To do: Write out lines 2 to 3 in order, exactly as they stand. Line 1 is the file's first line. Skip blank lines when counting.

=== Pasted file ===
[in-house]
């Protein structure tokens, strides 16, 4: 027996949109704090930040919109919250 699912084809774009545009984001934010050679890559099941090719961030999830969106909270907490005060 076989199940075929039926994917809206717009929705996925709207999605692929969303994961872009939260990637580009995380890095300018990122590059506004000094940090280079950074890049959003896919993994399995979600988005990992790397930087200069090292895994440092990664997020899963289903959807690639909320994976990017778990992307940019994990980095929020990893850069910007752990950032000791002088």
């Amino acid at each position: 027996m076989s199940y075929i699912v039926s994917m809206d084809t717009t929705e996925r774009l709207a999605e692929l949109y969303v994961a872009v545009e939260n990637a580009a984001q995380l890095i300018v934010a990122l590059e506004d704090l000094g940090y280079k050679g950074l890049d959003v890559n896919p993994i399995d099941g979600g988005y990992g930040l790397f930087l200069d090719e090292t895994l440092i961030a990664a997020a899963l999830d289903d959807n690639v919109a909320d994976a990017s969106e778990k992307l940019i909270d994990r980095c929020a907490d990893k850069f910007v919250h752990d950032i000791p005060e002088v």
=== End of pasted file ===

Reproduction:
């Protein structure tokens, strides 16, 4: 027996949109704090930040919109919250 699912084809774009545009984001934010050679890559099941090719961030999830969106909270907490005060 076989199940075929039926994917809206717009929705996925709207999605692929969303994961872009939260990637580009995380890095300018990122590059506004000094940090280079950074890049959003896919993994399995979600988005990992790397930087200069090292895994440092990664997020899963289903959807690639909320994976990017778990992307940019994990980095929020990893850069910007752990950032000791002088």
């Amino acid at each position: 027996m076989s199940y075929i699912v039926s994917m809206d084809t717009t929705e996925r774009l709207a999605e692929l949109y969303v994961a872009v545009e939260n990637a580009a984001q995380l890095i300018v934010a990122l590059e506004d704090l000094g940090y280079k050679g950074l890049d959003v890559n896919p993994i399995d099941g979600g988005y990992g930040l790397f930087l200069d090719e090292t895994l440092i961030a990664a997020a899963l999830d289903d959807n690639v919109a909320d994976a990017s969106e778990k992307l940019i909270d994990r980095c929020a907490d990893k850069f910007v919250h752990d950032i000791p005060e002088v």